Historians might describe Gen. George Thomas as something of a cipher. He is the man in the plain blue uniform who comes to a party and yet no one remembers his arrival or departure. Thomas was in the thick of numerous battles: Chickamauga and Missionary Ridge, Chattanooga and Atlanta, Stones River and Mill Springs, Peachtree Creek and Nashville. And he is, and will always be, the Rock of Chickamauga, a failsafe warrior who turned the tide in Tennessee for the Union Army.
He never courted public accolades—he did not want them—and, accordingly, before his death in 1870, he instructed his wife to burn his personal papers to prevent historians from memorializing him.
He’s also been called a traitor.
So how does a biographer truly discover the essence of such a soldier?
Dr. Brian Steel Wills took on the challenge, resulting in As True As Steel, his definitive biography of George Thomas. The director of the Center for the Study of the Civil War Era and professor of history at Kennesaw State University, Wills set himself to the task of ferreting out a man who did not want to be found. He’d heard the stories and the ill-concealed loathing of his fellow Virginians. To wit, why as a Virginian, did Thomas pledge his service to the Union? He wanted a more complete understanding of what made sense to Thomas, using a 19th-century lens as a focusing agent. He found the epithet of traitor to be fascinating.
George Thomas grew up in Southampton County, Virginia, a neighboring county to Nansemond (now Suffolk, Virginia), where Wills currently resides. From there, Thomas went on to West Point.
“Thomas’s career was solidly rooted in the U.S. Army,” Wills says. “He served in Mexico with the U.S. Forces. When the Civil War ensued, Thomas stayed the course and remained a loyal soldier in the Union army.”
His fellow Virginians called him a traitor and held him in low esteem. Nevertheless, Wills says: “Ever true to his sense of duty, George Thomas overcame initial doubts concerning his southern birth to win the hearts of those who loved the Union as much as he did.”
And to simply call Thomas a traitor to the Lost Cause allows one to learn nothing, according to Wills. It’s a too-facile approach to a complex man, he says.
From the earliest days of his career, this complex man didn’t always garner respect for other reasons. He exhibited a desire for action, for offense, always predicated and prefaced by careful preparations to ensure victory. Thomas, according to Wills, never did anything that he did not think was absolutely right. He was a faithful, loyal, devoted soldier with a very subtle sense of humor that lay just under the surface. Thomas deeply held his emotions in check, hiding behind a strict and stolid demeanor.
During the Civil War, these characteristics drove the often-explosive U.S. Grant, a superior, and the flamboyant William Sherman, a colleague, friend, and fellow general, to distraction, which often diminished Thomas’s opportunities to lead. And so, he accepted a subordinate position to junior officer William S. Rosecrans in Kentucky and it chafed and festered. He still preferred loyalty and preparedness over a convenient chance to advance his own ticket.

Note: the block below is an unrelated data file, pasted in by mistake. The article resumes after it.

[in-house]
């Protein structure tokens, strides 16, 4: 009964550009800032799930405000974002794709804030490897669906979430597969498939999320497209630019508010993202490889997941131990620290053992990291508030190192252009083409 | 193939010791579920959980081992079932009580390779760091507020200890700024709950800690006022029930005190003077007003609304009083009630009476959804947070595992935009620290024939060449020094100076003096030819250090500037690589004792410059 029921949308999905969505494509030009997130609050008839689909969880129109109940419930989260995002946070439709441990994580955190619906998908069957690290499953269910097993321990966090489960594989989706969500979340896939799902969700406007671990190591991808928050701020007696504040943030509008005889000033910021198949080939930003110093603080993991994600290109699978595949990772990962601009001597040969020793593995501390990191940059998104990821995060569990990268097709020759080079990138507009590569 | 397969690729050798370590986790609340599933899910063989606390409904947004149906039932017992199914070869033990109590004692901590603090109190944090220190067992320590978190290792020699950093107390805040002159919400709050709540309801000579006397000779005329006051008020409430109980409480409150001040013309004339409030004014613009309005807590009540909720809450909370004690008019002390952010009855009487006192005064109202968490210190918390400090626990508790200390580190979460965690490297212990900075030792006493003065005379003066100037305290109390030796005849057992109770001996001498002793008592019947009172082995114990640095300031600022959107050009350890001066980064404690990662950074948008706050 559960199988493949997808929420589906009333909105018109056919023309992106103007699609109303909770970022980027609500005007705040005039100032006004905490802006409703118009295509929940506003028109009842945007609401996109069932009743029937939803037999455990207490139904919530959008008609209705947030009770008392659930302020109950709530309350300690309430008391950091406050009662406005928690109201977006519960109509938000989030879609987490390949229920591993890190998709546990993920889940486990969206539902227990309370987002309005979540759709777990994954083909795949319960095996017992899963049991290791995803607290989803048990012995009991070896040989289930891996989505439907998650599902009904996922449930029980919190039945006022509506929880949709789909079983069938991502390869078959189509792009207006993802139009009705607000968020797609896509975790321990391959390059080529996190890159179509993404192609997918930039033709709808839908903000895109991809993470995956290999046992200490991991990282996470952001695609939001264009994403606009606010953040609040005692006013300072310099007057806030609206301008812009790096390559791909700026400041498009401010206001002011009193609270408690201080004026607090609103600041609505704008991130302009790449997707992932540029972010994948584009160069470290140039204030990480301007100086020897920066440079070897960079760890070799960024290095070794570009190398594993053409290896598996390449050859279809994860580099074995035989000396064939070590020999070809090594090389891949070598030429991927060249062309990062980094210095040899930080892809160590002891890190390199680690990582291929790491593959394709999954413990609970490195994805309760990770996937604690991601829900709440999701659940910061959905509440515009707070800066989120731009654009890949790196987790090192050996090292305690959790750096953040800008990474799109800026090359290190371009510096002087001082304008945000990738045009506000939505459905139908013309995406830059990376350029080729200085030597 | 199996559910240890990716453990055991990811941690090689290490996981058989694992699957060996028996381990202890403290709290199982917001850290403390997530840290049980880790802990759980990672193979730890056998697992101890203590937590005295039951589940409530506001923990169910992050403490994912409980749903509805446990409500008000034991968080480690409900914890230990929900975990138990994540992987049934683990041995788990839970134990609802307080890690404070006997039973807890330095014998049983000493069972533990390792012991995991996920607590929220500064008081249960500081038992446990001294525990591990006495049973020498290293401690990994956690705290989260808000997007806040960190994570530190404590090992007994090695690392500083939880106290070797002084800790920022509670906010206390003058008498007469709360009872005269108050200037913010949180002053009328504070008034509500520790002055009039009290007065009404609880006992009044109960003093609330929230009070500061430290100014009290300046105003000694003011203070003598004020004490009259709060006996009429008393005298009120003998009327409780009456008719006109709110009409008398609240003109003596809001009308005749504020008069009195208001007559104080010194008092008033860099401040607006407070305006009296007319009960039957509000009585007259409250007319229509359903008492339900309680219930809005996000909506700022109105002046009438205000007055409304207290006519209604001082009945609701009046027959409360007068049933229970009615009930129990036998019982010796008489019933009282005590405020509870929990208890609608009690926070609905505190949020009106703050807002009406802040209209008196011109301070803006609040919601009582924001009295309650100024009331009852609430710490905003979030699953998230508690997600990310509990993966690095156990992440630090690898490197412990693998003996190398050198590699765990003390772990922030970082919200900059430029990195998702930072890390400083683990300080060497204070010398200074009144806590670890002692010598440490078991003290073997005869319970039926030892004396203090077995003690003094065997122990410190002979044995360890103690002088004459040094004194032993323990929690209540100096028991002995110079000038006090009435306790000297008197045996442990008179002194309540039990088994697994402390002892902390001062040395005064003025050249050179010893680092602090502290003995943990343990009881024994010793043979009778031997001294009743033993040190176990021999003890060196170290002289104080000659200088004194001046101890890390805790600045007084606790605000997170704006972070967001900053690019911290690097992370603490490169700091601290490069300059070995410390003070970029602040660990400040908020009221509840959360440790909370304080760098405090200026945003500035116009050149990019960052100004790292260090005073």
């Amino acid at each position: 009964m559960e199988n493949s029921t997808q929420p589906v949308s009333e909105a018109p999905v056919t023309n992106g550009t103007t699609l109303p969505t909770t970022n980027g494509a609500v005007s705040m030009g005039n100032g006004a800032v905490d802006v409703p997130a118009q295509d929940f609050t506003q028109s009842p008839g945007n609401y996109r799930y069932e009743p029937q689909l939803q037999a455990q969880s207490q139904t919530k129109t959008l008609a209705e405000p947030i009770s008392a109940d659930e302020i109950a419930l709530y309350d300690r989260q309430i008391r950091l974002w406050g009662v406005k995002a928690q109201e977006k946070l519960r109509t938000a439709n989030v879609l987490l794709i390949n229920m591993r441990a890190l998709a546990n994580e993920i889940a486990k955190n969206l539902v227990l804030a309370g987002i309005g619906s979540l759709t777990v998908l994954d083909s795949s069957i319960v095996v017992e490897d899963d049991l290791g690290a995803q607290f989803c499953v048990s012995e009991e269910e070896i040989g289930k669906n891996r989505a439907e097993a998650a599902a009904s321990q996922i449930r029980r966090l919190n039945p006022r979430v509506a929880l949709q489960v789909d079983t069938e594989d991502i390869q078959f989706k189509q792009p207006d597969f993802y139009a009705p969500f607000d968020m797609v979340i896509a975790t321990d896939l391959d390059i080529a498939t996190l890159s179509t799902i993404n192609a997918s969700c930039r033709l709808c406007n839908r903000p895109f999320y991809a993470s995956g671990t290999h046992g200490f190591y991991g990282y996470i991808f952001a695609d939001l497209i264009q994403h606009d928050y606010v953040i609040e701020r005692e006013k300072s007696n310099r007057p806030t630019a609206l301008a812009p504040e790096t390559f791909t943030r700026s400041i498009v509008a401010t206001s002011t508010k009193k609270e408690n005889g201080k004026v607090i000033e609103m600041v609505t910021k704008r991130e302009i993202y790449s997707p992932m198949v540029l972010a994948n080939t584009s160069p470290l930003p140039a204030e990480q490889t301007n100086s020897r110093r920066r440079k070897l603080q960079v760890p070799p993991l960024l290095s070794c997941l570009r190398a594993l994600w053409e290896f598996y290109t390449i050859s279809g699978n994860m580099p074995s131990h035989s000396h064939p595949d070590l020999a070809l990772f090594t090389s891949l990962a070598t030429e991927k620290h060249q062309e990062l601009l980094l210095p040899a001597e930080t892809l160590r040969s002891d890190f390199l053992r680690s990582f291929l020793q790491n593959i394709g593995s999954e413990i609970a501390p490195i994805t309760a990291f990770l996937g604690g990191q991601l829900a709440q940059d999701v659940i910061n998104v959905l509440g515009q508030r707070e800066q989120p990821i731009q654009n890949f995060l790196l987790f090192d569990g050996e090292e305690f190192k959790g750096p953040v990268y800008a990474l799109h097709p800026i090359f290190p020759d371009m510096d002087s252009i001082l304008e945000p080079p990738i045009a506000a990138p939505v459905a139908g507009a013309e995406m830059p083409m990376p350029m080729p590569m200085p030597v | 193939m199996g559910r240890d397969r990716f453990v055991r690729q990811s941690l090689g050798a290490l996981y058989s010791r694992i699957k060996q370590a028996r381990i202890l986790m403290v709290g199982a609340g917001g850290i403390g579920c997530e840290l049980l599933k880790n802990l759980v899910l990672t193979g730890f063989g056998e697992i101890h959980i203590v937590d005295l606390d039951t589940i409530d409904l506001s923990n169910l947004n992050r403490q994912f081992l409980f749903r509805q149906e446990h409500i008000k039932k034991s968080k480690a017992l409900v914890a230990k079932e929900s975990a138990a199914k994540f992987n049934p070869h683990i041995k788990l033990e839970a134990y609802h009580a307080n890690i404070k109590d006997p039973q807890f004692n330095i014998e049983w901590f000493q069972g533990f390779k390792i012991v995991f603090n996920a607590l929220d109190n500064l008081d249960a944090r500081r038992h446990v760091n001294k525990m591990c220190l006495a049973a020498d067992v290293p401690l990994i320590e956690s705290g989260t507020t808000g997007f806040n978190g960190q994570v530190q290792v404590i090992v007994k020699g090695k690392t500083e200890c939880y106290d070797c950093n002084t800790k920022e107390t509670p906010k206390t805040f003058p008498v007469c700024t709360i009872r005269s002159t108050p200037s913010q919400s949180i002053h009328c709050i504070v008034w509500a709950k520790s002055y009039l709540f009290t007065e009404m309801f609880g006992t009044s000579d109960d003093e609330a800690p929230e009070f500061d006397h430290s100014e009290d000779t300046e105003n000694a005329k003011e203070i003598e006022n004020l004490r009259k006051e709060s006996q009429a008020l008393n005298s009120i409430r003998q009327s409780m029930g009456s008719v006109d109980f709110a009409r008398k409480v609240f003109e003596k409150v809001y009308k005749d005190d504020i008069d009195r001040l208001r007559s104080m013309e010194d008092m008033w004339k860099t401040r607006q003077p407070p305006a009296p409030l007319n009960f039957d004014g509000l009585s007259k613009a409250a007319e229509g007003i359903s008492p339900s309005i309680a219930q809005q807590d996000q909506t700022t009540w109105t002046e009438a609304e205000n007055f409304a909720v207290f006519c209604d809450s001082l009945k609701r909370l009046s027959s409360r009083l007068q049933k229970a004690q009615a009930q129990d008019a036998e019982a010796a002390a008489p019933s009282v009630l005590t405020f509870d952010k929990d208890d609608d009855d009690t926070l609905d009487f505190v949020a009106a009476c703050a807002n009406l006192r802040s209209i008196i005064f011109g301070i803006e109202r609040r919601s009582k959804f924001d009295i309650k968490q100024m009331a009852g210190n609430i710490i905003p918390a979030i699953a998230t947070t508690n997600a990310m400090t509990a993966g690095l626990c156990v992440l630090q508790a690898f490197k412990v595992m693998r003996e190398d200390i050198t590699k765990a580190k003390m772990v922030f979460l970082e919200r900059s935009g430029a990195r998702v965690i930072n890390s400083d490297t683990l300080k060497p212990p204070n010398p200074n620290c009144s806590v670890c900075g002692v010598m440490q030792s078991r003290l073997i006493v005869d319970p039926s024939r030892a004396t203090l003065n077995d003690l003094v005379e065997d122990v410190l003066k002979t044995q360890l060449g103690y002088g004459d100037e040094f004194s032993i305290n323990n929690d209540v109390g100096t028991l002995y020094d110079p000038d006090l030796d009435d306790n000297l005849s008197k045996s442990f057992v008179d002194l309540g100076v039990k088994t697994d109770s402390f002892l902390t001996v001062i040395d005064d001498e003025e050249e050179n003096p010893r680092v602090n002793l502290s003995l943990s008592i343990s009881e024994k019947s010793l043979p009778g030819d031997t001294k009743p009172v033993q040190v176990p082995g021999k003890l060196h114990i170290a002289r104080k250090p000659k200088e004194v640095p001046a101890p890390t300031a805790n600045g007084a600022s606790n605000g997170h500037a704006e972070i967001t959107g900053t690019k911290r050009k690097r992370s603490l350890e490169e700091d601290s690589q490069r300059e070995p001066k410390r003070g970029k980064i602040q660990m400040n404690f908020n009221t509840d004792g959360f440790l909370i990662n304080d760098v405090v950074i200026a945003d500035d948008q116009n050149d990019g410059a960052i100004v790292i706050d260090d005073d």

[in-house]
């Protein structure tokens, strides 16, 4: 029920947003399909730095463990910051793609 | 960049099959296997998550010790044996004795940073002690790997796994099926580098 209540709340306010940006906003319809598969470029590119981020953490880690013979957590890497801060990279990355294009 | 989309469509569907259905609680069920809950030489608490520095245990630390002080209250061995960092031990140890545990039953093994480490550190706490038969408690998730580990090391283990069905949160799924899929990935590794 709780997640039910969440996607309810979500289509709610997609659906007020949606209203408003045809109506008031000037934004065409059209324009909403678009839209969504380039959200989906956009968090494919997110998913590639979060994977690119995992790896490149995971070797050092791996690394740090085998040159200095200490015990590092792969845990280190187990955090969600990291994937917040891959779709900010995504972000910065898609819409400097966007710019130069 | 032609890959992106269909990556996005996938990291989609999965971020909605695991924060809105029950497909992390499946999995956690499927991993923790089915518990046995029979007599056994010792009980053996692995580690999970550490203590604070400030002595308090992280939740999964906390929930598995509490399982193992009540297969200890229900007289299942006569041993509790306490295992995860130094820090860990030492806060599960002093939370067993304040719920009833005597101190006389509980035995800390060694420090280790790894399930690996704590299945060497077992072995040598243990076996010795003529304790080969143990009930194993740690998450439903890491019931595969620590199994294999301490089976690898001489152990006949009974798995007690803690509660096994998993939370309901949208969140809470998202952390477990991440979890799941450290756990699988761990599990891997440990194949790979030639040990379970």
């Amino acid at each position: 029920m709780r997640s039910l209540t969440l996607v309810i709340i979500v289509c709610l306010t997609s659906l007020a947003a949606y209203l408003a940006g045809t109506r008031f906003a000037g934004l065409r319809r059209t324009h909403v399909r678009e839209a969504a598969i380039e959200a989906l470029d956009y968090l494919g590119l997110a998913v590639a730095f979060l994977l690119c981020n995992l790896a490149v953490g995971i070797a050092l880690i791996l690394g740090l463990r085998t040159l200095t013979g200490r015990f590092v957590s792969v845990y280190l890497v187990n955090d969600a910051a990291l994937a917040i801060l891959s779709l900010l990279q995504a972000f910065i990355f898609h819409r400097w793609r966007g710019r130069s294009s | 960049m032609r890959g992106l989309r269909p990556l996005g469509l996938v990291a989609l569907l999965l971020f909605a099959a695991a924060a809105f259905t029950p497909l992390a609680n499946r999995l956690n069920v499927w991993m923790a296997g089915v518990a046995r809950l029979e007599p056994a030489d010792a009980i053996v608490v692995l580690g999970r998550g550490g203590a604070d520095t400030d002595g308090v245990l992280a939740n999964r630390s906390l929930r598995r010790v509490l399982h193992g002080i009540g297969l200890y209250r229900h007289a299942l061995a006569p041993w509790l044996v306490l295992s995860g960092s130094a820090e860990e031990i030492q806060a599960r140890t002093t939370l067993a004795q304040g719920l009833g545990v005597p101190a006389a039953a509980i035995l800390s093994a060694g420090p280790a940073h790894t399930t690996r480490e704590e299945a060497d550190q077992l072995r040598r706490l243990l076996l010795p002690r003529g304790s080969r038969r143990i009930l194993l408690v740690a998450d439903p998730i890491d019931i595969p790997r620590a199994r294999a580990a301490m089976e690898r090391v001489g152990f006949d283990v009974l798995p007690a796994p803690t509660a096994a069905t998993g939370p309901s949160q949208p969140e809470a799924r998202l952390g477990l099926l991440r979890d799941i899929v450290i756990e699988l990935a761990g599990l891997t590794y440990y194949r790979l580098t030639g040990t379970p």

Although Thomas trounced John Bell Hood at the Battle of Nashville, for example, he took no pleasure in the notice it gave him, perhaps because U.S. Grant was less than pleased with Thomas’s initial slowness to act. Because of a back injury from which he never sufficiently recovered, Thomas’s physical movements were slow and protracted, his steps deliberate and ponderous. There was no flair or élan. He was, in essence, a man who showed up and did the job requested of him.
That said, Thomas excelled at Stone’s River, and characteristically and laconically quipped to Rosencrans on the evening after the battle against Braxton Bragg: “General, I know of no better place to die than right here.”
This neatly sums up Thomas’s philosophy. His stubborn insistence to stick with his plan of attack prevented a Union defeat and won him the sobriquet “Rock of Chickamauga.”
As Wills tells it, Thomas remained obscured in the Western theater, often hidden behind other generals with a penchant for self-promotion. Thomas did not receive press coverage in national newspaper accounts. He was loyal to a fault, strong in the extreme, a character without the flash of fellow generals of his day. He performed his duty to the fullest and kept it to himself. He was ambitious, but without ruthlessness. Successful without an outward display of hubris.
Thomas went about his duties, pulling his own way, and with that, he’s rated as one of the three or four top fighting generals of his generation. Not bad for a man allergic to fame.
Brian Steel Wills is also the author of: Inglorious Passages; Noncombat Deaths in the American Civil War and The Confederacy’s Greatest Cavalryman: Nathan Bedford Forrest. He will be co-leading BGES’s tour, “All’s Fair in War, Streight’s Raid & Forrest’s Bluff,” on June 25–27, 2021.